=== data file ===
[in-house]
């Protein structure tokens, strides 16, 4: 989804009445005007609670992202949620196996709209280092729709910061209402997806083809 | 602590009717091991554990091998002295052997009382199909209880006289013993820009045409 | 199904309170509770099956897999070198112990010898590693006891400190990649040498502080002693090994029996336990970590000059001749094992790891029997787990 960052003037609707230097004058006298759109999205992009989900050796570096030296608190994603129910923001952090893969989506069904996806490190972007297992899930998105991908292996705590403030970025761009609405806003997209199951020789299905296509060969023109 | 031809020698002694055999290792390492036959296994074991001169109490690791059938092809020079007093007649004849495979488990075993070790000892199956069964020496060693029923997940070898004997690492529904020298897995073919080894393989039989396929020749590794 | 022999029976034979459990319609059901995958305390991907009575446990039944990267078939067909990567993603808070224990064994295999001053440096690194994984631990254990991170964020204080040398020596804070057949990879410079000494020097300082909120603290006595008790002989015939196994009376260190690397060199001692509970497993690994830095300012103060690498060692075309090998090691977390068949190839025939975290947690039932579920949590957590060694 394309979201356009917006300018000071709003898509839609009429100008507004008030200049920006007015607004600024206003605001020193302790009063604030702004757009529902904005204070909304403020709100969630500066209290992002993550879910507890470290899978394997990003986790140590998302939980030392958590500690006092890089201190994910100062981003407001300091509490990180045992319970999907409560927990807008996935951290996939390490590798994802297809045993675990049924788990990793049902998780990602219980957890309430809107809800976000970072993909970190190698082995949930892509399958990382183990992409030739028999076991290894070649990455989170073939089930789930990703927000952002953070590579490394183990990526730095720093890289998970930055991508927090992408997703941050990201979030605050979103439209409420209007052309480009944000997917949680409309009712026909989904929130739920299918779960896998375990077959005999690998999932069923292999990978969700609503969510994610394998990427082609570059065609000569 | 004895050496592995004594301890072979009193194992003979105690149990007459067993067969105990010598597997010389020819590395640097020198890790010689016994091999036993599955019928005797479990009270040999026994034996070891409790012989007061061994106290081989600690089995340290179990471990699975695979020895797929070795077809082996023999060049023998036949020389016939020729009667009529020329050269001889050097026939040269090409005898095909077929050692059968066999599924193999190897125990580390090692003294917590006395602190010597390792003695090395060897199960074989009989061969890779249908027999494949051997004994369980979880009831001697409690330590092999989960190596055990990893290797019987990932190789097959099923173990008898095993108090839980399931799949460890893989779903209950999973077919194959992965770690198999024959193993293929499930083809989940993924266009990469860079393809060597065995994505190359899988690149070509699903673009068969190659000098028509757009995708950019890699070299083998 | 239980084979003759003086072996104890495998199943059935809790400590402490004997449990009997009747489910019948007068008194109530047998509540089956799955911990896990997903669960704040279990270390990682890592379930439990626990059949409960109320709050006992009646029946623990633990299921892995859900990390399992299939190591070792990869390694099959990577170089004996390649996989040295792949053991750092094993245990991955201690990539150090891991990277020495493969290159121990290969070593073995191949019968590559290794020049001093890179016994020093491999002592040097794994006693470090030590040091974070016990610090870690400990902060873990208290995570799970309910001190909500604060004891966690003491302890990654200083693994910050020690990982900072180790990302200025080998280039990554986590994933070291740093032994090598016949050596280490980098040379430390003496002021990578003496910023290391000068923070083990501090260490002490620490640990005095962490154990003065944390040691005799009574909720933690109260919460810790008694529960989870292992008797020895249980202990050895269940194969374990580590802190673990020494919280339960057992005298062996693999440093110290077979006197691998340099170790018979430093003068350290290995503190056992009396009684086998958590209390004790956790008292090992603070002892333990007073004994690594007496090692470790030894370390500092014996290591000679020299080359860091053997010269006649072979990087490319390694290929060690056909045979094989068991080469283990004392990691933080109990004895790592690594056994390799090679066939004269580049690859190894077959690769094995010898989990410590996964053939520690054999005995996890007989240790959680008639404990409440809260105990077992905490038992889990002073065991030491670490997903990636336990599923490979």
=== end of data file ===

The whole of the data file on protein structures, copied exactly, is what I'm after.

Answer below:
[in-house]
């Protein structure tokens, strides 16, 4: 989804009445005007609670992202949620196996709209280092729709910061209402997806083809 | 602590009717091991554990091998002295052997009382199909209880006289013993820009045409 | 199904309170509770099956897999070198112990010898590693006891400190990649040498502080002693090994029996336990970590000059001749094992790891029997787990 960052003037609707230097004058006298759109999205992009989900050796570096030296608190994603129910923001952090893969989506069904996806490190972007297992899930998105991908292996705590403030970025761009609405806003997209199951020789299905296509060969023109 | 031809020698002694055999290792390492036959296994074991001169109490690791059938092809020079007093007649004849495979488990075993070790000892199956069964020496060693029923997940070898004997690492529904020298897995073919080894393989039989396929020749590794 | 022999029976034979459990319609059901995958305390991907009575446990039944990267078939067909990567993603808070224990064994295999001053440096690194994984631990254990991170964020204080040398020596804070057949990879410079000494020097300082909120603290006595008790002989015939196994009376260190690397060199001692509970497993690994830095300012103060690498060692075309090998090691977390068949190839025939975290947690039932579920949590957590060694 394309979201356009917006300018000071709003898509839609009429100008507004008030200049920006007015607004600024206003605001020193302790009063604030702004757009529902904005204070909304403020709100969630500066209290992002993550879910507890470290899978394997990003986790140590998302939980030392958590500690006092890089201190994910100062981003407001300091509490990180045992319970999907409560927990807008996935951290996939390490590798994802297809045993675990049924788990990793049902998780990602219980957890309430809107809800976000970072993909970190190698082995949930892509399958990382183990992409030739028999076991290894070649990455989170073939089930789930990703927000952002953070590579490394183990990526730095720093890289998970930055991508927090992408997703941050990201979030605050979103439209409420209007052309480009944000997917949680409309009712026909989904929130739920299918779960896998375990077959005999690998999932069923292999990978969700609503969510994610394998990427082609570059065609000569 | 004895050496592995004594301890072979009193194992003979105690149990007459067993067969105990010598597997010389020819590395640097020198890790010689016994091999036993599955019928005797479990009270040999026994034996070891409790012989007061061994106290081989600690089995340290179990471990699975695979020895797929070795077809082996023999060049023998036949020389016939020729009667009529020329050269001889050097026939040269090409005898095909077929050692059968066999599924193999190897125990580390090692003294917590006395602190010597390792003695090395060897199960074989009989061969890779249908027999494949051997004994369980979880009831001697409690330590092999989960190596055990990893290797019987990932190789097959099923173990008898095993108090839980399931799949460890893989779903209950999973077919194959992965770690198999024959193993293929499930083809989940993924266009990469860079393809060597065995994505190359899988690149070509699903673009068969190659000098028509757009995708950019890699070299083998 | 239980084979003759003086072996104890495998199943059935809790400590402490004997449990009997009747489910019948007068008194109530047998509540089956799955911990896990997903669960704040279990270390990682890592379930439990626990059949409960109320709050006992009646029946623990633990299921892995859900990390399992299939190591070792990869390694099959990577170089004996390649996989040295792949053991750092094993245990991955201690990539150090891991990277020495493969290159121990290969070593073995191949019968590559290794020049001093890179016994020093491999002592040097794994006693470090030590040091974070016990610090870690400990902060873990208290995570799970309910001190909500604060004891966690003491302890990654200083693994910050020690990982900072180790990302200025080998280039990554986590994933070291740093032994090598016949050596280490980098040379430390003496002021990578003496910023290391000068923070083990501090260490002490620490640990005095962490154990003065944390040691005799009574909720933690109260919460810790008694529960989870292992008797020895249980202990050895269940194969374990580590802190673990020494919280339960057992005298062996693999440093110290077979006197691998340099170790018979430093003068350290290995503190056992009396009684086998958590209390004790956790008292090992603070002892333990007073004994690594007496090692470790030894370390500092014996290591000679020299080359860091053997010269006649072979990087490319390694290929060690056909045979094989068991080469283990004392990691933080109990004895790592690594056994390799090679066939004269580049690859190894077959690769094995010898989990410590996964053939520690054999005995996890007989240790959680008639404990409440809260105990077992905490038992889990002073065991030491670490997903990636336990599923490979």